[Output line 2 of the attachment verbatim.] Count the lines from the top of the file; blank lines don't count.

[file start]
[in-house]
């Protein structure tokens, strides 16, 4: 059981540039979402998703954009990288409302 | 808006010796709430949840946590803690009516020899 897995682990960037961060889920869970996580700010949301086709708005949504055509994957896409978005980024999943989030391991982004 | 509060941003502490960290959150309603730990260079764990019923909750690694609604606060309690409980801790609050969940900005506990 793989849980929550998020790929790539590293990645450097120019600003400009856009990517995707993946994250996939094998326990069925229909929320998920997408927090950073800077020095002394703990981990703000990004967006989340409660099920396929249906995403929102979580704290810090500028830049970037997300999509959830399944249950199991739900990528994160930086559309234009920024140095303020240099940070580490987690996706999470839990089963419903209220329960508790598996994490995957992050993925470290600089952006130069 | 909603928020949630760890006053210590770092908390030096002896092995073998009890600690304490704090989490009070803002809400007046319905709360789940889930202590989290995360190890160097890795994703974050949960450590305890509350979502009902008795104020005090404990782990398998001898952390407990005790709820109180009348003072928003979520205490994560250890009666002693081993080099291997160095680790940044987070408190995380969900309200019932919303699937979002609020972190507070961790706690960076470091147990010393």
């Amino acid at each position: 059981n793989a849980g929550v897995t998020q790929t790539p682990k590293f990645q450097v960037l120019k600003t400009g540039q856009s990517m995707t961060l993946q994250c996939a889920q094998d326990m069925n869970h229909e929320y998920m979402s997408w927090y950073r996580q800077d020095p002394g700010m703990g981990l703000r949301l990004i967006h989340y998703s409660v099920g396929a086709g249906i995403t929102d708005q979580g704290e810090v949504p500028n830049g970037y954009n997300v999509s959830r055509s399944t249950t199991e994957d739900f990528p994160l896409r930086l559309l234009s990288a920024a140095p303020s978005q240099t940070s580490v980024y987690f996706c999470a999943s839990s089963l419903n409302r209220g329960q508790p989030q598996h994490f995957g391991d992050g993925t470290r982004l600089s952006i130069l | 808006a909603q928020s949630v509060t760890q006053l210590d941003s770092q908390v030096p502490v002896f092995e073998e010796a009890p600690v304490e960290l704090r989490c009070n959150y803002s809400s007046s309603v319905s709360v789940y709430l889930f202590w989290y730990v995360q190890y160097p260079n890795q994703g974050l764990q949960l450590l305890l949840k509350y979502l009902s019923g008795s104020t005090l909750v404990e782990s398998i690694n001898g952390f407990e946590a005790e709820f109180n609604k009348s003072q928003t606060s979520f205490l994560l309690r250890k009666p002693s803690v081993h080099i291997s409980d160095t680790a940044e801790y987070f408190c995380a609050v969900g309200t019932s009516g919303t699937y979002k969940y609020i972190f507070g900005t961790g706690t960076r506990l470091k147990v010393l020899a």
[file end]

């Protein structure tokens, strides 16, 4: 059981540039979402998703954009990288409302 | 808006010796709430949840946590803690009516020899 897995682990960037961060889920869970996580700010949301086709708005949504055509994957896409978005980024999943989030391991982004 | 509060941003502490960290959150309603730990260079764990019923909750690694609604606060309690409980801790609050969940900005506990 793989849980929550998020790929790539590293990645450097120019600003400009856009990517995707993946994250996939094998326990069925229909929320998920997408927090950073800077020095002394703990981990703000990004967006989340409660099920396929249906995403929102979580704290810090500028830049970037997300999509959830399944249950199991739900990528994160930086559309234009920024140095303020240099940070580490987690996706999470839990089963419903209220329960508790598996994490995957992050993925470290600089952006130069 | 909603928020949630760890006053210590770092908390030096002896092995073998009890600690304490704090989490009070803002809400007046319905709360789940889930202590989290995360190890160097890795994703974050949960450590305890509350979502009902008795104020005090404990782990398998001898952390407990005790709820109180009348003072928003979520205490994560250890009666002693081993080099291997160095680790940044987070408190995380969900309200019932919303699937979002609020972190507070961790706690960076470091147990010393």